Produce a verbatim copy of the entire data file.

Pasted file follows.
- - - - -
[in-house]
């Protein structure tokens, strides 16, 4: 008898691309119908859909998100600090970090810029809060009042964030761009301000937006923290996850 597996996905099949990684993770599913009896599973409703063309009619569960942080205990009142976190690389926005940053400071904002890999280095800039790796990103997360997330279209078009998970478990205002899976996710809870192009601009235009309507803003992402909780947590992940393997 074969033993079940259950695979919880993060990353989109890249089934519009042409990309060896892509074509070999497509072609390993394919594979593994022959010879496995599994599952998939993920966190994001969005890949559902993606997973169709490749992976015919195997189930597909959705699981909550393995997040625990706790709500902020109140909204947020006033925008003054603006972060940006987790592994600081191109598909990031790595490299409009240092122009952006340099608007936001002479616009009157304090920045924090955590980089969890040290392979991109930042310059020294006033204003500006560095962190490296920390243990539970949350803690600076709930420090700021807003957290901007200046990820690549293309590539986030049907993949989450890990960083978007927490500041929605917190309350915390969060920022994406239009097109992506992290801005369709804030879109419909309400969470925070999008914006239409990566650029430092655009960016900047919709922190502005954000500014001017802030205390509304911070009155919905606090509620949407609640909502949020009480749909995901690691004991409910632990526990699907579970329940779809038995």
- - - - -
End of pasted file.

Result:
[in-house]
């Protein structure tokens, strides 16, 4: 008898691309119908859909998100600090970090810029809060009042964030761009301000937006923290996850 597996996905099949990684993770599913009896599973409703063309009619569960942080205990009142976190690389926005940053400071904002890999280095800039790796990103997360997330279209078009998970478990205002899976996710809870192009601009235009309507803003992402909780947590992940393997 074969033993079940259950695979919880993060990353989109890249089934519009042409990309060896892509074509070999497509072609390993394919594979593994022959010879496995599994599952998939993920966190994001969005890949559902993606997973169709490749992976015919195997189930597909959705699981909550393995997040625990706790709500902020109140909204947020006033925008003054603006972060940006987790592994600081191109598909990031790595490299409009240092122009952006340099608007936001002479616009009157304090920045924090955590980089969890040290392979991109930042310059020294006033204003500006560095962190490296920390243990539970949350803690600076709930420090700021807003957290901007200046990820690549293309590539986030049907993949989450890990960083978007927490500041929605917190309350915390969060920022994406239009097109992506992290801005369709804030879109419909309400969470925070999008914006239409990566650029430092655009960016900047919709922190502005954000500014001017802030205390509304911070009155919905606090509620949407609640909502949020009480749909995901690691004991409910632990526990699907579970329940779809038995």